A senior White House official confirmed on Tuesday that the Assad regime used sarin gas in a chemical attack against its own citizens this month.

Physiological samples from victims of the attack were "very consistent with nerve agent and sarin exposure," the official said. "Victimology also shows that those people don't have other wounds that would be consistent with another attack."

"We saw miosis. We saw frothing at the nose and mouth [and] twitching," the official explained. "All of those are consistent with nerve agent, they are not consistent with chlorine."

Secondary responders who helped rescue victims from affected areas and brought them to medical care "also had symptoms of sarin exposure."

The White House said Syria and Russia have a history of "trying to obfuscate the nature" of attacks like this and this is "an opportunity ... for the Russians to choose to stop the disinformation campaign and to make the commitment to accept what happened and work forward to eliminate weapons of mass destruction from Syria together.

"In terms of the Russian narrative … across the board, starting in 2013 and then since, we've seen both the Russians and the Syrians have a very clear campaign to try to obfuscate the nature of attacks, the attackers and what has happened in each particular incident."

"The cover-up is the disinformation that has happened since the day of the attack," the official added. "The absolute mass of data we have and all the different vehicles we've gotten... it is just too massive for really any intelligence organization to fabricate in that period of time," the official said.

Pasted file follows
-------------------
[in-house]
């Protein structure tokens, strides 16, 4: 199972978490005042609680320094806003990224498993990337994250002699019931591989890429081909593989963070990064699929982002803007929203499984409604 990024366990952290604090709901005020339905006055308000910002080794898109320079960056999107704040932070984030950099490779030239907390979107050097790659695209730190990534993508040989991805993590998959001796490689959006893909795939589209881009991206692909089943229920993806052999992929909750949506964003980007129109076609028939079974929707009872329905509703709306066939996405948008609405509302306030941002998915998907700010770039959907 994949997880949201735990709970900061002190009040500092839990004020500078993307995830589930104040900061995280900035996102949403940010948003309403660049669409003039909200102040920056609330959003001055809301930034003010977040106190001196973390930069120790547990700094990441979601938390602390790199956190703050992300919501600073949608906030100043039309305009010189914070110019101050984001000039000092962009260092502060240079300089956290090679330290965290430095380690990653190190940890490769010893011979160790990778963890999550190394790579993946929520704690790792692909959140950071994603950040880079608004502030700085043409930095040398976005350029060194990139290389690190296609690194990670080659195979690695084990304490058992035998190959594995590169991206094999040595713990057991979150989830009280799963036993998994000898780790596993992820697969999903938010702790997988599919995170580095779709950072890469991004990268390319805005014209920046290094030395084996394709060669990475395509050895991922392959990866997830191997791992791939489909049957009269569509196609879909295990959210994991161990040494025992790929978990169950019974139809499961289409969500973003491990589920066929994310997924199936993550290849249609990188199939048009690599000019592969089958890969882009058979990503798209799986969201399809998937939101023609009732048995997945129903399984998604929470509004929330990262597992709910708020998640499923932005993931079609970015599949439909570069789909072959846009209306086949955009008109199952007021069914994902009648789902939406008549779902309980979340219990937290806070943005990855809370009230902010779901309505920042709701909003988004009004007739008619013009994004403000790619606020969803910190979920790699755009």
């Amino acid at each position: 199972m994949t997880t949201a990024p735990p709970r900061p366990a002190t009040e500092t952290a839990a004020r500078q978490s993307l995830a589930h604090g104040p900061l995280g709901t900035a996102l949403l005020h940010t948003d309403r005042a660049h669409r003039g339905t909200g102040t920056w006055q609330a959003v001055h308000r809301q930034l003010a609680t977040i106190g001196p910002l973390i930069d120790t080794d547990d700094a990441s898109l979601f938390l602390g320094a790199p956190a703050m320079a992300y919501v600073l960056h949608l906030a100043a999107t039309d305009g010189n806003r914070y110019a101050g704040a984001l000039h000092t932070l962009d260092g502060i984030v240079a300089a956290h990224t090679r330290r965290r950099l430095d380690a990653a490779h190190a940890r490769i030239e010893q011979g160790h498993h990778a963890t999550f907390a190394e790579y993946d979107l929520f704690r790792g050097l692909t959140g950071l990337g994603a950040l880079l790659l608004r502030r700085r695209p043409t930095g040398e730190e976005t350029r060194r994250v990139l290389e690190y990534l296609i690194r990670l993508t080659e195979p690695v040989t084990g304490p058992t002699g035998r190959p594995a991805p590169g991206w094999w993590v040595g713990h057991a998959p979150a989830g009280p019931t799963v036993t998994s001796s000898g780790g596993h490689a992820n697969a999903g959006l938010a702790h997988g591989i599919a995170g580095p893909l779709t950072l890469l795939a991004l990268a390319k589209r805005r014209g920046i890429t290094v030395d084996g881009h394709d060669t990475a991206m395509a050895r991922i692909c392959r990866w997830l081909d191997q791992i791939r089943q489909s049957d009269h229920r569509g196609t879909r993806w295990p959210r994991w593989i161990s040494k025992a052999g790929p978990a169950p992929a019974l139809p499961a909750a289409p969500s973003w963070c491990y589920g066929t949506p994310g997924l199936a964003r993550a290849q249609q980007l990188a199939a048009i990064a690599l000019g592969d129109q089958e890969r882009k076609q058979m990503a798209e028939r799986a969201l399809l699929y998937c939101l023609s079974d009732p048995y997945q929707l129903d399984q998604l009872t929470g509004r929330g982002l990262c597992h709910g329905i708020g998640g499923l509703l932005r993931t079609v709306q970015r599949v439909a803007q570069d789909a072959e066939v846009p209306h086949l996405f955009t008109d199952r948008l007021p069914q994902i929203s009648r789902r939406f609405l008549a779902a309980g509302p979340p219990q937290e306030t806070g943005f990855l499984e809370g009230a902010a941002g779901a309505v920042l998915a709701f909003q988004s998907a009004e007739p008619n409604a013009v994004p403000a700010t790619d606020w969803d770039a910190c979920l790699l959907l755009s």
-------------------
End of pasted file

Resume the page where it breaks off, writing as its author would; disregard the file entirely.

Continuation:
The chemical attack on civilians in Idlib province on April 4 was the pre-text for President Trump's cruise missile strike on Syria's Shayrat airfield last week. Two U.S. Navy destroyers launched 59 Tomahawk cruise missiles into the airfield and the Pentagon believes about 20 Syrian planes were destroyed.

Russian President Vladimir Putin on Tuesday said he believes the U.S. plans to stage a chemical weapons attack in Syria and blame it on Assad.

"We have information that a similar provocation is being prepared ... in other parts of Syria including in the southern Damascus suburbs where they are planning to again plant some substance and accuse the Syrian authorities of using [chemical weapons]," Putin said Tuesday.

Putin said he plans to ask the United Nations to investigate the chemical weapons attack.

The White House official said it is "incredibly important that we speak with one voice at the United Nations ... that chemical weapons use of any kind by any actor is absolutely intolerable."

"We're working with all our partners and we've made it clear to the Russians as well that we support no case for the use of chemical weapons," the senior White House official said.